It is possible that the main title of the report Trichotillomania is not the name you expected. Please check the synonyms listing to find the alternate name(s) and disorder subdivision(s) covered by this report.
Trichotillomania is an impulse control disorder characterized by an overwhelming urge to repeatedly pull out one's own hair, resulting in noticeable patches of baldness. The hair on the scalp is most often affected. The eyelashes, eyebrows, and beard can also be affected. In some cases, affected individuals chew and/or swallow (ingest) the hair they have pulled out (trichophagy), which can result in gastrointestinal problems. Trichotillomania causes significant emotional distress and often impairs social functioning. The exact cause of the condition is not known.
International OCD Foundation
PO Box 961029
Boston, MA 02196
National Federation of Families for Children's Mental Health
Attn: Marion Mealing
9605 Medical Center Drive
Rockville, MD 20850
National Mental Health Consumers' Self-Help Clearinghouse
1211 Chestnut Street
Philadelphia, PA 19107-6312
Mental Health America
2000 N. Beauregard Street, 6th Floor
Alexandria, VA 22314-2971
National Alliance for the Mentally Ill
3803 N. Fairfax Drive
Arlington, VA 22203-
NIH/National Institute of Mental Health
Health Science Writing, Press, and Dissemination Branch
6001 Executive Boulevard
Room 8184, MSC 9663
Bethesda, MD 20892-9663
Trichotillomania Learning Center
207 McPherson Street,
Santa Cruz, CA 95060-5863
MUMS National Parent-to-Parent Network
150 Custer Court
Green Bay, WI 54301-1243
Genetic and Rare Diseases (GARD) Information Center
PO Box 8126
Gaithersburg, MD 20898-8126
Locks of Love
234 Southern Blvd.
West Palm Beach, FL 33405-3099
North American Hair Research Society
Dept. of Dermatology Medical Center Blvd.
Walke University School of Medicine
Winston-Salem, NC 27157
This is an abstract of a report from the National Organization for Rare Disorders (NORD). A copy of the complete report can be downloaded free from the NORD website for registered users. The complete report contains additional information including symptoms, causes, affected population, related disorders, standard and investigational therapies (if available), and references from medical literature. For a full-text version of this topic, go to www.rarediseases.org and click on Rare Disease Database under "Rare Disease Information".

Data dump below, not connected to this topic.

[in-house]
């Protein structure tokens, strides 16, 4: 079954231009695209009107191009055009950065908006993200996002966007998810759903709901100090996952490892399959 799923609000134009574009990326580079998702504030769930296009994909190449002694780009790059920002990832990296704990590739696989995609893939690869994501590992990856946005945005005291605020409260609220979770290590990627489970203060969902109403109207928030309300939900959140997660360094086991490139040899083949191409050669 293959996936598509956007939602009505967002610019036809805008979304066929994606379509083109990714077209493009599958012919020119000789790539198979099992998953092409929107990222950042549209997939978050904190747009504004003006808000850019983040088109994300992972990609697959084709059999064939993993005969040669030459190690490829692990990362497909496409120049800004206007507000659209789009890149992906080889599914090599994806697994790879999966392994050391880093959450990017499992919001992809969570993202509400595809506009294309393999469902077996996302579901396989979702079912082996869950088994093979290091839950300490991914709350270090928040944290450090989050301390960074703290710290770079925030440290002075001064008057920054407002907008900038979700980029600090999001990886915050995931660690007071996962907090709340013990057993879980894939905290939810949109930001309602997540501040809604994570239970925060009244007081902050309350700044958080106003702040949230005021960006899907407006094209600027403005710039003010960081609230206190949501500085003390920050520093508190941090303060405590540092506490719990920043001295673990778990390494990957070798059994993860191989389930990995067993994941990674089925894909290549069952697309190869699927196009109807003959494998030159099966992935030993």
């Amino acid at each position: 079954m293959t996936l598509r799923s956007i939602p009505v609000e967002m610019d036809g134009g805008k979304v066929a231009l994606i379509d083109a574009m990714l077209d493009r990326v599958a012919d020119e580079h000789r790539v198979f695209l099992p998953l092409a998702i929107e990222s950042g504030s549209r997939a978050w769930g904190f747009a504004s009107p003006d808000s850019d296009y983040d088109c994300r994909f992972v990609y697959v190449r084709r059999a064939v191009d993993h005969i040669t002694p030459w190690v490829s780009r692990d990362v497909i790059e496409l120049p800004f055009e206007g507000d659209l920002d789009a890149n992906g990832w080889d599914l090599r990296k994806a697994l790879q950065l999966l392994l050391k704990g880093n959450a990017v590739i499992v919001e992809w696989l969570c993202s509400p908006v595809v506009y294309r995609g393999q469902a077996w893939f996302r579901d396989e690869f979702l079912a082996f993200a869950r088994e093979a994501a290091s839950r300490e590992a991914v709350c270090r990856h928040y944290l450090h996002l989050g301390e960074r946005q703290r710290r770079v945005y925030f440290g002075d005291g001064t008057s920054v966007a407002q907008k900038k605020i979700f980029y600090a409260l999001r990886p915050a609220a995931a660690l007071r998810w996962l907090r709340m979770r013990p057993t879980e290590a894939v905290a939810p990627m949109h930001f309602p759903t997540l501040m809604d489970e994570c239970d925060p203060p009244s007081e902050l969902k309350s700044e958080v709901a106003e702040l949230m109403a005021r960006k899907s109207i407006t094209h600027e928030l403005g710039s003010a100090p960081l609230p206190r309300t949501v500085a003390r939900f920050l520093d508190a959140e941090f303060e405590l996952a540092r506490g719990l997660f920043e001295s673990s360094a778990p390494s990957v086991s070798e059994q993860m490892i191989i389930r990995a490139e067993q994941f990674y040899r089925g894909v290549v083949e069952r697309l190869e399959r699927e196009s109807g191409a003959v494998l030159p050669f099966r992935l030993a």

The information provided in this report is not intended for diagnostic purposes. It is provided for informational purposes only. NORD recommends that affected individuals seek the advice or counsel of their own personal physicians.
It is possible that the title of this topic is not the name you selected. Please check the Synonyms listing to find the alternate name(s) and Disorder Subdivision(s) covered by this report
This disease entry is based upon medical information available through the date at the end of the topic. Since NORD's resources are limited, it is not possible to keep every entry in the Rare Disease Database completely current and accurate. Please check with the agencies listed in the Resources section for the most current information about this disorder.
For additional information and assistance about rare disorders, please contact the National Organization for Rare Disorders at P.O. Box 1968, Danbury, CT 06813-1968; phone (203) 744-0100; web site www.rarediseases.org or email email@example.com
Last Updated: 1/19/2011
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